5 Surprising Things Solo Travel Has Taught Me About My Single Self


I am a subscriber to the personal belief that international travel is best done alone.  You can make your own itinerary, decide where you are most comfortable staying, and spend exactly how much money and time you want on activities. In other words, you don’t have to wait around at the Louvre while your travel partner spends hours upon hours looking at every. single. friggin. painting.  (Or, if that’s your style, you don’t have to be rushed through the museum on anybody else’s timeline).

I recently went to the Maldives for the first time and was nervous about traveling on my own to a country with such a romantic reputation.  Thinking of the Maldives conjures images of laughing couples sipping mai tais in private bungalows suspended above the water.  I began to get self-conscious, even scared, at the thought of going to the Maldives all by my lonesome.  I imagined myself sitting on the beach alone, surrounded by couples making out and whispering sweet nothings as the sun sunk below the horizon.  I braced myself for the possibility of feeling lonelier than ever, surrounded on all sides by starry-eyed romantics.

Luckily, my experience was quite the opposite.  I was duped, not just by targeted marketing by the Maldives to attract rich heterosexual couples, but also by my own insecurities about being single.  Here are some of the lessons I’ve learned about myself, and being single, by daring to travel to faraway lands unattended:

1. Calling your own shots is badass. Making your own plans and choosing how to spend your money is powerful AF, whether at home or abroad.  You don’t have to compromise your interests or values to maintain somebody else’s budget or comfort.  You get to choose exactly where you want to go, when, and for how long.  No compromising required.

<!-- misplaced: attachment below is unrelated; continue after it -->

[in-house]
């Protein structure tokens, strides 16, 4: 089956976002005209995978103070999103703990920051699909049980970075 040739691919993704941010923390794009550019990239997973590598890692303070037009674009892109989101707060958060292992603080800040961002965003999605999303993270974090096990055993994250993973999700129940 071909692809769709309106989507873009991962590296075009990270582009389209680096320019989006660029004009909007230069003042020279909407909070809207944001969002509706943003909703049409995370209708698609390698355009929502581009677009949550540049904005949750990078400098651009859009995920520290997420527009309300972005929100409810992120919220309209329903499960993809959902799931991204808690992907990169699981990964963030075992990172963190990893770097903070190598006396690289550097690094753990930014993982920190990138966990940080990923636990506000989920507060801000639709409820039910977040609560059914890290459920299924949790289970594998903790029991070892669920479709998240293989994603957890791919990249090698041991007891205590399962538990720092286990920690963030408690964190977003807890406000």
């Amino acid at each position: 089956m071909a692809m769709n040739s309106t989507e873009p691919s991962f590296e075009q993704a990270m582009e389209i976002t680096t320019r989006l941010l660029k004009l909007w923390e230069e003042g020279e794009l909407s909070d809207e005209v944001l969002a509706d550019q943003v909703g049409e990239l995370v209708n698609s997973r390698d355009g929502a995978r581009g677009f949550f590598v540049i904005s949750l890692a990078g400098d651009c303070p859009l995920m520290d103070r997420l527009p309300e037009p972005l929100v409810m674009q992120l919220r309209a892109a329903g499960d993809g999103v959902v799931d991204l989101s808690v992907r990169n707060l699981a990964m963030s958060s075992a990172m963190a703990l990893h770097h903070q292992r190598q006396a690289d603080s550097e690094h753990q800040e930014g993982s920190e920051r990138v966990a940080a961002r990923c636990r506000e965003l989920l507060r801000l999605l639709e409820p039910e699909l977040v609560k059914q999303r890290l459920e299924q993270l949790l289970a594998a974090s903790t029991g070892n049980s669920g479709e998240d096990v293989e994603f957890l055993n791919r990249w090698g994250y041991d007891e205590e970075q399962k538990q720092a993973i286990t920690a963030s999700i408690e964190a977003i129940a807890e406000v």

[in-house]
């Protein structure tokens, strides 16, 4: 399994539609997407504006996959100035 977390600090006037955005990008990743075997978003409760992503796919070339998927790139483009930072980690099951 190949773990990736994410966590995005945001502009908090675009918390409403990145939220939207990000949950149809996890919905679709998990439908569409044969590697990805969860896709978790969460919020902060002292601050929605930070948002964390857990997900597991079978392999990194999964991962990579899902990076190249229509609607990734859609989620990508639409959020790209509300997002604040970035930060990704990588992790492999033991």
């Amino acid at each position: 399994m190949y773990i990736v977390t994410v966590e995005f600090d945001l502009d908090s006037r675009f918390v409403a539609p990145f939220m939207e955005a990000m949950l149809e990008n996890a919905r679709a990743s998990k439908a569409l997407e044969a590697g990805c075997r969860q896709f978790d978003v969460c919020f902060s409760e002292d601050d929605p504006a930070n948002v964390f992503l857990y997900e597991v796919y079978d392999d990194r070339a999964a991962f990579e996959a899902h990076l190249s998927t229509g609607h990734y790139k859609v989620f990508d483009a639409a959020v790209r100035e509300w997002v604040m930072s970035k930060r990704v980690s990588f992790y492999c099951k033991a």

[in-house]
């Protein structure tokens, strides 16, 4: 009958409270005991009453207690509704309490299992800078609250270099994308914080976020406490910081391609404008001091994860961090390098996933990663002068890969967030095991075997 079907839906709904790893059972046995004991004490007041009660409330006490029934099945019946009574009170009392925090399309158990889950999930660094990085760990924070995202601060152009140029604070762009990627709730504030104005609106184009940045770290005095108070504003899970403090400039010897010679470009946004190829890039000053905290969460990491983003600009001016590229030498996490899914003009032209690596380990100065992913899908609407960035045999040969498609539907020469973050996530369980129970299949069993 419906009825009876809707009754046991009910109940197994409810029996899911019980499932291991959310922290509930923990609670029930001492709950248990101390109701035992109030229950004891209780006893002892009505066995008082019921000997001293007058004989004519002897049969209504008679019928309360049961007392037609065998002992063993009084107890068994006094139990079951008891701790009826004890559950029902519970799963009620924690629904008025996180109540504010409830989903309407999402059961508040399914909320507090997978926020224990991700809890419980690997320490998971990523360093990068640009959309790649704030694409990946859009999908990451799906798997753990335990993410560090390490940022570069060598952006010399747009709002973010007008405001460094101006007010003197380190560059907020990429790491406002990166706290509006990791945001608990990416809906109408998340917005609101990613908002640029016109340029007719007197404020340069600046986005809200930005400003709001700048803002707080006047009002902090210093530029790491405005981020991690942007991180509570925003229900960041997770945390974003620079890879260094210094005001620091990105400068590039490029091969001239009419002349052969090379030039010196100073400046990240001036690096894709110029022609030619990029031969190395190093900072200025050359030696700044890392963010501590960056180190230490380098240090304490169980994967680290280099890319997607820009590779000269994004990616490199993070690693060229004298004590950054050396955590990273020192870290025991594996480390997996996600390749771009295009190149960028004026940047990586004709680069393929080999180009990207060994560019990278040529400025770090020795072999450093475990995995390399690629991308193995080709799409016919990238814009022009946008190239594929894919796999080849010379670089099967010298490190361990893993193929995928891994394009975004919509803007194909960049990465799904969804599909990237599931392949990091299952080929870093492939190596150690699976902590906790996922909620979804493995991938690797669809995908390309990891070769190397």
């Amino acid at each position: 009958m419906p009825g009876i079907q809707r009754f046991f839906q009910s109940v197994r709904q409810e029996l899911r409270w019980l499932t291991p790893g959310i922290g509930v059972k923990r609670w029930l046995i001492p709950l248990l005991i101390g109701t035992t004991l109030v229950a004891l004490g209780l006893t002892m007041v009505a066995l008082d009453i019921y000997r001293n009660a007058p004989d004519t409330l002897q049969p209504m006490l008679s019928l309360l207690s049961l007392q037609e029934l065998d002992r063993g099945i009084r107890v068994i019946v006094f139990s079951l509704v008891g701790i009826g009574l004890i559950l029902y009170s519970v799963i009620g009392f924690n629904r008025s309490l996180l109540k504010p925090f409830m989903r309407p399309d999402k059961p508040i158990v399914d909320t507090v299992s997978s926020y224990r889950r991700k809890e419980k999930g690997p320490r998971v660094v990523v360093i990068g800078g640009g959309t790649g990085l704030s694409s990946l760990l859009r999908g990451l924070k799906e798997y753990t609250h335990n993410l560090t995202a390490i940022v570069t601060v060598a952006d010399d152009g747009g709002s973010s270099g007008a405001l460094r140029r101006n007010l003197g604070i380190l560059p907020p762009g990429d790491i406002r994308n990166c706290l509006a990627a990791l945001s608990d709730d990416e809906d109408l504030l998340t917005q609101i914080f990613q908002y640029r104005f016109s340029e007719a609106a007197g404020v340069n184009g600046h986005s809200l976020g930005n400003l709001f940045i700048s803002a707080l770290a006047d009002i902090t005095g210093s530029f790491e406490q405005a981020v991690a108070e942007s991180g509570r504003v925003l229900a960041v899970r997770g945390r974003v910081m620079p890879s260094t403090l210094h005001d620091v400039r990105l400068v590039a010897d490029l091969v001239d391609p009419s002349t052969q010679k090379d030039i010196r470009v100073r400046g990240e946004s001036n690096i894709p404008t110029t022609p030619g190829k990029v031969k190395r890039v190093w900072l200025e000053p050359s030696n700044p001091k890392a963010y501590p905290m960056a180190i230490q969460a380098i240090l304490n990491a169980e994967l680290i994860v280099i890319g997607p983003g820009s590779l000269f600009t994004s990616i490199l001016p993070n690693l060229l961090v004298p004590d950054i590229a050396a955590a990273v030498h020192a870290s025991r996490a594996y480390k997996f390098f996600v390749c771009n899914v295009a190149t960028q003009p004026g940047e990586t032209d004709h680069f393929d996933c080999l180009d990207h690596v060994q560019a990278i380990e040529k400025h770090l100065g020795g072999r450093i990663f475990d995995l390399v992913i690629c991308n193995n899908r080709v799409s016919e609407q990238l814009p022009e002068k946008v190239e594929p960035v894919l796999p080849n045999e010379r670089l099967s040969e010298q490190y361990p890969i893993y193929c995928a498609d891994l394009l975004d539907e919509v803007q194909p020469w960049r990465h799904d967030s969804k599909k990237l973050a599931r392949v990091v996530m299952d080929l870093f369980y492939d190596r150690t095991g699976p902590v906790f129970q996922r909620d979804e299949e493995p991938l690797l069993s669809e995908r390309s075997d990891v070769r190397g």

2. Flying solo makes you more likely to meet people. During my trip, I met many couples who were perfectly friendly, but tended to keep more to themselves.  Being alone, however, gave me the opportunity to meet people from different countries and diverse backgrounds.  And because we were all traveling alone, we were more likely to interact with each other, explore the island, and spend time with local Maldivians than those who were traveling in pairs.  Which brings me to my next point…

3. When you’re single, you’re more open to possibilities. By meeting lots of people from various backgrounds, I had more opportunities to have amazing, one-of-a-kind experiences.  As predicted, I did sit alone on the beach watching the sunset. However, I was only alone for five minutes before I was joined by a Brit and some Maldivian locals singing and playing the guitar as the sun went down.  Experiences like that cannot be scripted and cannot be paid for through a travel agency – they only happen when you are open and available to new people and new experiences.

4. There are still tons of fun, single, attractive people in the world who want to meet you. Contrary to what your dating apps may indicate, the pickin’s ain’t slim!  There are plenty of high-quality, unattached people in the world, you just have to bust out of your own little bubble to find them.  As you travel the world and sign up for activities that are attractive to you, you will find where they’ve all been hiding!  I can’t promise that you will be swept off your feet by a hot Italian on a Vespa, but I can promise you that it will at least renew your faith in the quality of fish in the sea.

5. You have the luxury of connecting to yourself. Many couples travel with the intention of connecting with each other and re-igniting the spark.  You have that same opportunity, but in reconnecting with yourself.  Traveling alone gives you space from normal stressors (people included) to do some major soul searching.  It’s not uncommon for me to come back from a trip with a new outlook on life and a new set of priorities to match.

We live in a society that prizes romantic relationships and frowns upon living unattached.  While initially terrifying, traveling alone is the perfect way to call bullshit on the antiquated belief that you are not valuable until a romantic partner says so.  So book that ticket, board that plane, and get ready for your world to open.